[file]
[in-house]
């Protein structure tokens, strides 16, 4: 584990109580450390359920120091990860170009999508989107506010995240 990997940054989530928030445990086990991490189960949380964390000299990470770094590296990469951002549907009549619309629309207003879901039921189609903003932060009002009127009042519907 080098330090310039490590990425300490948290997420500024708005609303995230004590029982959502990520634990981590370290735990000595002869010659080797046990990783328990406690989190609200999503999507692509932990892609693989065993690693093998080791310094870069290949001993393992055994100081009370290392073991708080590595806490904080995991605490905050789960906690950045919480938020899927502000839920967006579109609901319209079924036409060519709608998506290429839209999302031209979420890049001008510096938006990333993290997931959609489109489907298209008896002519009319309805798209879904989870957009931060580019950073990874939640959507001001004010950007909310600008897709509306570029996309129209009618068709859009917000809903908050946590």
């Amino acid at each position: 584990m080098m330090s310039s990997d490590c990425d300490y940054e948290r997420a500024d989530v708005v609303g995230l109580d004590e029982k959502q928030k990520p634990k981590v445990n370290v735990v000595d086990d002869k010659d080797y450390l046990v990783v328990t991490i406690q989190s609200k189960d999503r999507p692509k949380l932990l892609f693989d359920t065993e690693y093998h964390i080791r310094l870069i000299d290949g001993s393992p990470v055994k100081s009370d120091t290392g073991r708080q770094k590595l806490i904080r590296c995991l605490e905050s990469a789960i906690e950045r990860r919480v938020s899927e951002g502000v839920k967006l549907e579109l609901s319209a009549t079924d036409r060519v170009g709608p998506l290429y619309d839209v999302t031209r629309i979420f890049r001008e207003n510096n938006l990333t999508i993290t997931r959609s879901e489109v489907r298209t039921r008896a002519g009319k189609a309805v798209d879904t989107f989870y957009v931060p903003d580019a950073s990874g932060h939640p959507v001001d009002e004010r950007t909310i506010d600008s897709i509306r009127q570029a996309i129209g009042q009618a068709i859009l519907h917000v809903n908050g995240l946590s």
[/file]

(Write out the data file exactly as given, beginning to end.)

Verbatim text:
[in-house]
């Protein structure tokens, strides 16, 4: 584990109580450390359920120091990860170009999508989107506010995240 990997940054989530928030445990086990991490189960949380964390000299990470770094590296990469951002549907009549619309629309207003879901039921189609903003932060009002009127009042519907 080098330090310039490590990425300490948290997420500024708005609303995230004590029982959502990520634990981590370290735990000595002869010659080797046990990783328990406690989190609200999503999507692509932990892609693989065993690693093998080791310094870069290949001993393992055994100081009370290392073991708080590595806490904080995991605490905050789960906690950045919480938020899927502000839920967006579109609901319209079924036409060519709608998506290429839209999302031209979420890049001008510096938006990333993290997931959609489109489907298209008896002519009319309805798209879904989870957009931060580019950073990874939640959507001001004010950007909310600008897709509306570029996309129209009618068709859009917000809903908050946590």
């Amino acid at each position: 584990m080098m330090s310039s990997d490590c990425d300490y940054e948290r997420a500024d989530v708005v609303g995230l109580d004590e029982k959502q928030k990520p634990k981590v445990n370290v735990v000595d086990d002869k010659d080797y450390l046990v990783v328990t991490i406690q989190s609200k189960d999503r999507p692509k949380l932990l892609f693989d359920t065993e690693y093998h964390i080791r310094l870069i000299d290949g001993s393992p990470v055994k100081s009370d120091t290392g073991r708080q770094k590595l806490i904080r590296c995991l605490e905050s990469a789960i906690e950045r990860r919480v938020s899927e951002g502000v839920k967006l549907e579109l609901s319209a009549t079924d036409r060519v170009g709608p998506l290429y619309d839209v999302t031209r629309i979420f890049r001008e207003n510096n938006l990333t999508i993290t997931r959609s879901e489109v489907r298209t039921r008896a002519g009319k189609a309805v798209d879904t989107f989870y957009v931060p903003d580019a950073s990874g932060h939640p959507v001001d009002e004010r950007t909310i506010d600008s897709i509306r009127q570029a996309i129209g009042q009618a068709i859009l519907h917000v809903n908050g995240l946590s």